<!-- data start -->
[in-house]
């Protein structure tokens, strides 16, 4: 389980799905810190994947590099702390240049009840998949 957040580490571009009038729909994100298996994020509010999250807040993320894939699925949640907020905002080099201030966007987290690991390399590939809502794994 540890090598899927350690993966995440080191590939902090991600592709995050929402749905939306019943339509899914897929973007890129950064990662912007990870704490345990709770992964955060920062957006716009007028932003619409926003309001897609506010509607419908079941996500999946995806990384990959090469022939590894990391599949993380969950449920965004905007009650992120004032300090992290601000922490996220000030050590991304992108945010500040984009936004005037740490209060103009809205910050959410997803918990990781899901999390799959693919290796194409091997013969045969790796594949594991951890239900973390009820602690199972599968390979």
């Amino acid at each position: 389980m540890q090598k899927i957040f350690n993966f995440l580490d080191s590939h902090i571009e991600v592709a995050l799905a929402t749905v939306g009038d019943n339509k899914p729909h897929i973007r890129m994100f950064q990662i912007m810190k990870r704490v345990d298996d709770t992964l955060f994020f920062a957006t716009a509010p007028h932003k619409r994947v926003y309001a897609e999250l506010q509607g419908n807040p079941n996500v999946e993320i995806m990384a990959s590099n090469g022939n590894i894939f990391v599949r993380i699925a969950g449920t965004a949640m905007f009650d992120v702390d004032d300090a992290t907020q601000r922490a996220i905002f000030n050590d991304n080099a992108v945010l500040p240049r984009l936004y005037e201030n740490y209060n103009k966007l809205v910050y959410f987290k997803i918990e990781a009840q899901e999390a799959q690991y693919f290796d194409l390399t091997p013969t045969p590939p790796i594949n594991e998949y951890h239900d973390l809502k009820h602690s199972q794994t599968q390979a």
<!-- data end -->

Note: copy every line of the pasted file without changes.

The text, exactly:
[in-house]
């Protein structure tokens, strides 16, 4: 389980799905810190994947590099702390240049009840998949 957040580490571009009038729909994100298996994020509010999250807040993320894939699925949640907020905002080099201030966007987290690991390399590939809502794994 540890090598899927350690993966995440080191590939902090991600592709995050929402749905939306019943339509899914897929973007890129950064990662912007990870704490345990709770992964955060920062957006716009007028932003619409926003309001897609506010509607419908079941996500999946995806990384990959090469022939590894990391599949993380969950449920965004905007009650992120004032300090992290601000922490996220000030050590991304992108945010500040984009936004005037740490209060103009809205910050959410997803918990990781899901999390799959693919290796194409091997013969045969790796594949594991951890239900973390009820602690199972599968390979």
């Amino acid at each position: 389980m540890q090598k899927i957040f350690n993966f995440l580490d080191s590939h902090i571009e991600v592709a995050l799905a929402t749905v939306g009038d019943n339509k899914p729909h897929i973007r890129m994100f950064q990662i912007m810190k990870r704490v345990d298996d709770t992964l955060f994020f920062a957006t716009a509010p007028h932003k619409r994947v926003y309001a897609e999250l506010q509607g419908n807040p079941n996500v999946e993320i995806m990384a990959s590099n090469g022939n590894i894939f990391v599949r993380i699925a969950g449920t965004a949640m905007f009650d992120v702390d004032d300090a992290t907020q601000r922490a996220i905002f000030n050590d991304n080099a992108v945010l500040p240049r984009l936004y005037e201030n740490y209060n103009k966007l809205v910050y959410f987290k997803i918990e990781a009840q899901e999390a799959q690991y693919f290796d194409l390399t091997p013969t045969p590939p790796i594949n594991e998949y951890h239900d973390l809502k009820h602690s199972q794994t599968q390979a």